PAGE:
Quaker boys soccer squad takes down Mainland to win sectional crown

Girls field hockey championship game nixed due to COVID-19.

Moorestown High School boys soccer team celebrates after the team’s 2-0 win over Mainland in the Southwest D Group 3 championship game on Saturday, Nov. 21. The sectional title was the first for the Quakers since 2012. (CHRISTIAN ANGELINI, Special to The Sun)

The COVID-19 pandemic giveth, and it also taketh away. 

While the Moorestown High School boys soccer team was celebrating a championship on the weekend before Thanksgiving, the girls field hockey team was at home through no fault of its own. 

On Nov. 21, the Quaker footballers capped a stingy run in the South West D, Group 3 bracket, posting a 2-0 victory over Mainland Regional High School for the school’s first sectional title since 2012. Scores by Cade McGrath and Christian Trzeciak, along with five stops from Wyatt Atkinson, sealed the deal. 

The victory capped a tense few days, when it was unknown if either title match would be played. 

Moorestown’s administrative decision to embrace all-virtual education due to a sudden rise in COVID-19 cases meant, originally, that all extracurricular sports were cancelled. As a result, both the boys soccer and girls field hockey title games would not proceed. 

After further discussions, that ruling changed, meaning both title hopefuls would be allowed to play, because it was safe to do so, per county guidelines and contact tracing. Ultimately, the superintendents of both Moorestown and Mainland came to an agreement, but Clearview, the girls’ opponent, declined. 

“It was the craziest 24 hours I’ve ever experienced. The boys were on a mission since they lost in the quarterfinals against Ocean City, and they weren’t going to let that happen again,” said boys soccer coach Michael Randall.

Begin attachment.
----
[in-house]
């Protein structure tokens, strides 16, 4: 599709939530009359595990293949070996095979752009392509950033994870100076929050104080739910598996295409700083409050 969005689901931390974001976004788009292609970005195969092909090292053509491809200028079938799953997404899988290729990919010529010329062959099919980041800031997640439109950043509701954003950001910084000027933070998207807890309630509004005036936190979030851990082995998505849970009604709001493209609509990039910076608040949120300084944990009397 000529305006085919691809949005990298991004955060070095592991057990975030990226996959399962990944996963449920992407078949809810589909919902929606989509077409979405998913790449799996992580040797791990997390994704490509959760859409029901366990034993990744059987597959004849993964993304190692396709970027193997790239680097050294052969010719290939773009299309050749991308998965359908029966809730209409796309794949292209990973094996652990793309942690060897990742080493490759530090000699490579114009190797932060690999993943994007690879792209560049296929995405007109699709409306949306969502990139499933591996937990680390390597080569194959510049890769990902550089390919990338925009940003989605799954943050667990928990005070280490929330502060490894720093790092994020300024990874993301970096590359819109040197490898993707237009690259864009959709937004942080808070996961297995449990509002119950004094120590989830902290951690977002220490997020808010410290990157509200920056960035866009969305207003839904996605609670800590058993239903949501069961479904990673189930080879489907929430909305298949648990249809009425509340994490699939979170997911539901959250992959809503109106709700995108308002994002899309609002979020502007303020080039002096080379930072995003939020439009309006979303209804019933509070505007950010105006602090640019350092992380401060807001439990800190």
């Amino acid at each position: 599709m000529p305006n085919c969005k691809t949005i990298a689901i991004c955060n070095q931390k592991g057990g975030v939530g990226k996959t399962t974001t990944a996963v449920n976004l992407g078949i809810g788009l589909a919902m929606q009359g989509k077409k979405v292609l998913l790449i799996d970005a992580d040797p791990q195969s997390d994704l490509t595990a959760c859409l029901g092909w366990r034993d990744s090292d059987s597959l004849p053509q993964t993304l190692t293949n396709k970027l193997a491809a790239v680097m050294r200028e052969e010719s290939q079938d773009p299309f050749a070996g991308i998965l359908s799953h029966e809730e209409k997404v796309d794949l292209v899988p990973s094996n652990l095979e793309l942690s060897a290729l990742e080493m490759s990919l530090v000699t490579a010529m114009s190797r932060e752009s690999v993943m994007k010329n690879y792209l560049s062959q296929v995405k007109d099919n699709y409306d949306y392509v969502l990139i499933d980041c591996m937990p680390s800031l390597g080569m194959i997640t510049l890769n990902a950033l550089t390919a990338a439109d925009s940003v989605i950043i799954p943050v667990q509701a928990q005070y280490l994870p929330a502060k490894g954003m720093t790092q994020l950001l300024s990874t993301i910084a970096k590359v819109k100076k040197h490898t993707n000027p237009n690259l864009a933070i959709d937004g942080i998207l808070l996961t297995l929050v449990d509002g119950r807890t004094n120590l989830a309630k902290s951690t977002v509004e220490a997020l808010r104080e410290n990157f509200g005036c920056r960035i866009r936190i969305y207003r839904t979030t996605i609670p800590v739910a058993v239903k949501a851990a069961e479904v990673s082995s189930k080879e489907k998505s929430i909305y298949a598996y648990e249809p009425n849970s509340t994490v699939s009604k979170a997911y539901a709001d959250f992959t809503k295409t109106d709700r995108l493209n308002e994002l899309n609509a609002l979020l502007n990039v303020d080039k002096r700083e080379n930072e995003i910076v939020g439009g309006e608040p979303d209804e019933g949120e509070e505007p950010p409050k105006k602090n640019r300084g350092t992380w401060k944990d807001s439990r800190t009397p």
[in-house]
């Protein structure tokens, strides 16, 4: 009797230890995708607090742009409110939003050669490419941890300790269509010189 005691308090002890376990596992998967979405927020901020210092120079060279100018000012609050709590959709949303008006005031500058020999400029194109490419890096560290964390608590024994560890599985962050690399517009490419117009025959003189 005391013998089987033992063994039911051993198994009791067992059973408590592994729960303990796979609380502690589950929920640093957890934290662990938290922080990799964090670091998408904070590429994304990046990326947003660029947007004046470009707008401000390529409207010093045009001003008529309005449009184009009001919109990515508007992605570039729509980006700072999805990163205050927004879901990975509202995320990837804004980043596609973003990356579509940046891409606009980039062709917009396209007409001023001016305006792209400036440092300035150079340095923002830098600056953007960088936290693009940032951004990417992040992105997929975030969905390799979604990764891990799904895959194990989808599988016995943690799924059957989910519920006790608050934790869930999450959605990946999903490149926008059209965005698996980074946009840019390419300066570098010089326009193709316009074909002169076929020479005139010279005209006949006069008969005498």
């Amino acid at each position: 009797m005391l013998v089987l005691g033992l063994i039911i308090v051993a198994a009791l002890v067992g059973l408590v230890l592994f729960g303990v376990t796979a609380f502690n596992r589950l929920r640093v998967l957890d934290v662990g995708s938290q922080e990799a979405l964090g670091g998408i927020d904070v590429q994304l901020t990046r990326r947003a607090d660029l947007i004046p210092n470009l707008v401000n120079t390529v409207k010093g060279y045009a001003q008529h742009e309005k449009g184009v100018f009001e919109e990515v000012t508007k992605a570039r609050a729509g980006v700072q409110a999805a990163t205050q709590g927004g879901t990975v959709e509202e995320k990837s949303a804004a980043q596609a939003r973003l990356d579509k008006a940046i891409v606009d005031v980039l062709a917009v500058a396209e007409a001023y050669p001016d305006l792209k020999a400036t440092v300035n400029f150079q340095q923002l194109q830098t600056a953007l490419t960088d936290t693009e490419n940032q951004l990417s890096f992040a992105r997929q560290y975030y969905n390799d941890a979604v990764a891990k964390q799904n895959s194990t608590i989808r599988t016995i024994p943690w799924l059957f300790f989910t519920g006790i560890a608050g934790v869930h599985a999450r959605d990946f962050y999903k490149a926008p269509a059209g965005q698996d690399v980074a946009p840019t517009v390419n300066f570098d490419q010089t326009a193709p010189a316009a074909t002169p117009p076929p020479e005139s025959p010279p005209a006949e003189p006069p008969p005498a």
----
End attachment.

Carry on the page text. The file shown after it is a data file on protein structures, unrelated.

“It was such a shame for them, because the girls work so hard at every practice and in every game for Ali (Collins, Moorestown field hockey coach) and for the school. I felt really badly they were denied a chance to finish their season.”

The Quakers were ranked second to open the South West D, Group 3 bracket on Nov. 14, and tore through Absegami, 5-0. They received a bye through the next round, as Gloucester Tech forfeited due to a member of its team having come in contact with someone presumed to have tested positive for COVID.  

Then, a nail-biter against Northern Burlington that ended as a scoreless draw was decided 3-1 on penalty kicks. 

“You know, with our guys it comes down to the goalkeeping, and Wyatt is a real aggressive goalie,” Randall said. “It starts on the back end. I’ve always been told defense wins championships, and the back really solidified that through the whole tournament.” 

The Quakers celebrate after a goal in the first half by senior Christian Trzeciak. (Photo credit: Christian Angelini/Special to the Sun)

Collins was clearly emotional in broaching the subject during a conversation 48 hours after her team’s contest was scuttled. 

“Both teams received approvals, but the only difference was that boys soccer opponents signed off on playing, and the girls field hockey opponent didn’t,” she related. “My official statement and personal feeling, along with the girls, is that we are thrilled for the boys.” 

Collins added that her disappointment has “zero connection” to how she felt about the boys winning. 

“I support the team and their athletes. (My frustration and emotion) comes from the bad timing of the decisions. We were one game away from a championship:  We had 14 great games,” she noted.

Following a bye, the top-ranked Quaker hockey squad opened the Southwest Region C bracket on Nov. 16 with an 8-0 thrashing of Timber Creek, then advanced to the final two days later thanks to an identical 8-0 rout of Gloucester Tech. 

The team’s would-be opponent, second-seeded Clearview Regional High School, won its two playoff games by a combined 13-0 score, including an 11-0 rout over Northern Burlington. But a day before the championship contest was to take place on Nov. 21, Clearview’s superintendent, John Horchak III, decided against letting his school compete. 

“I was tremendously disappointed we didn’t play,” Collins recalled. “The girls were obviously also disappointed. They advocated for themselves, the administration listened, but it was beyond our control. We were ready to play and it was taken away from us.”

Randall sympathized. “We would have been there for them,” he stated. “I didn’t even know the girls’ game was cancelled until the morning before. Every single team is there for, and competes for, every other team. We’re proud of what they accomplished.”